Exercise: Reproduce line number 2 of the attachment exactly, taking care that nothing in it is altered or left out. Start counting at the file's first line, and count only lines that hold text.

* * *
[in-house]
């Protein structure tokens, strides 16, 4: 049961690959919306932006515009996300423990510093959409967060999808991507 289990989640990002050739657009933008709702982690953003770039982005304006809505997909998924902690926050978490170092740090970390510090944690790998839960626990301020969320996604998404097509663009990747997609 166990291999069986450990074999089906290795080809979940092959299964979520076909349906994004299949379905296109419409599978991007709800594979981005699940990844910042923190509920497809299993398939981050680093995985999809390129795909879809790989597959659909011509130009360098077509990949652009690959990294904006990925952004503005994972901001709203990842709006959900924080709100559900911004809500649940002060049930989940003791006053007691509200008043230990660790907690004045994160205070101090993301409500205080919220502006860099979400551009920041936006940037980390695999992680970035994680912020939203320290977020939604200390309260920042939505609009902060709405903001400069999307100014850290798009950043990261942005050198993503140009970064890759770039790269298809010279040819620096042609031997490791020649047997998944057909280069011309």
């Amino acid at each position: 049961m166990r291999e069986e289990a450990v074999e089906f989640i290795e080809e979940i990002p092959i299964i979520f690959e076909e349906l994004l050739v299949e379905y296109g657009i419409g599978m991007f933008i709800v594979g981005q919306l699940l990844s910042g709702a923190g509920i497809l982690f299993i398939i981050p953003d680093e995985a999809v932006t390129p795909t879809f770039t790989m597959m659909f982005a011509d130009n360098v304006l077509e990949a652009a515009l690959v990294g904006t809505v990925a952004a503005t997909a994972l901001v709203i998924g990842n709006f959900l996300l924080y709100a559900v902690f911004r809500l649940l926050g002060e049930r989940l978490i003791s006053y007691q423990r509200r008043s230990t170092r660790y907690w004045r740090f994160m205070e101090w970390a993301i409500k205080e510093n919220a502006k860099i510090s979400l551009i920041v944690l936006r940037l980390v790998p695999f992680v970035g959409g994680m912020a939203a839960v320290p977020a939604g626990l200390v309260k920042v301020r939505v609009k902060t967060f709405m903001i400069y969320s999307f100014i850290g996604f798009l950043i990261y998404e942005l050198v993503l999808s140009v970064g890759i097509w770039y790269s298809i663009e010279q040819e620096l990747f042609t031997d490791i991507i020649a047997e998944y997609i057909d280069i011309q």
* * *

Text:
């Protein structure tokens, strides 16, 4: 049961690959919306932006515009996300423990510093959409967060999808991507 289990989640990002050739657009933008709702982690953003770039982005304006809505997909998924902690926050978490170092740090970390510090944690790998839960626990301020969320996604998404097509663009990747997609 166990291999069986450990074999089906290795080809979940092959299964979520076909349906994004299949379905296109419409599978991007709800594979981005699940990844910042923190509920497809299993398939981050680093995985999809390129795909879809790989597959659909011509130009360098077509990949652009690959990294904006990925952004503005994972901001709203990842709006959900924080709100559900911004809500649940002060049930989940003791006053007691509200008043230990660790907690004045994160205070101090993301409500205080919220502006860099979400551009920041936006940037980390695999992680970035994680912020939203320290977020939604200390309260920042939505609009902060709405903001400069999307100014850290798009950043990261942005050198993503140009970064890759770039790269298809010279040819620096042609031997490791020649047997998944057909280069011309």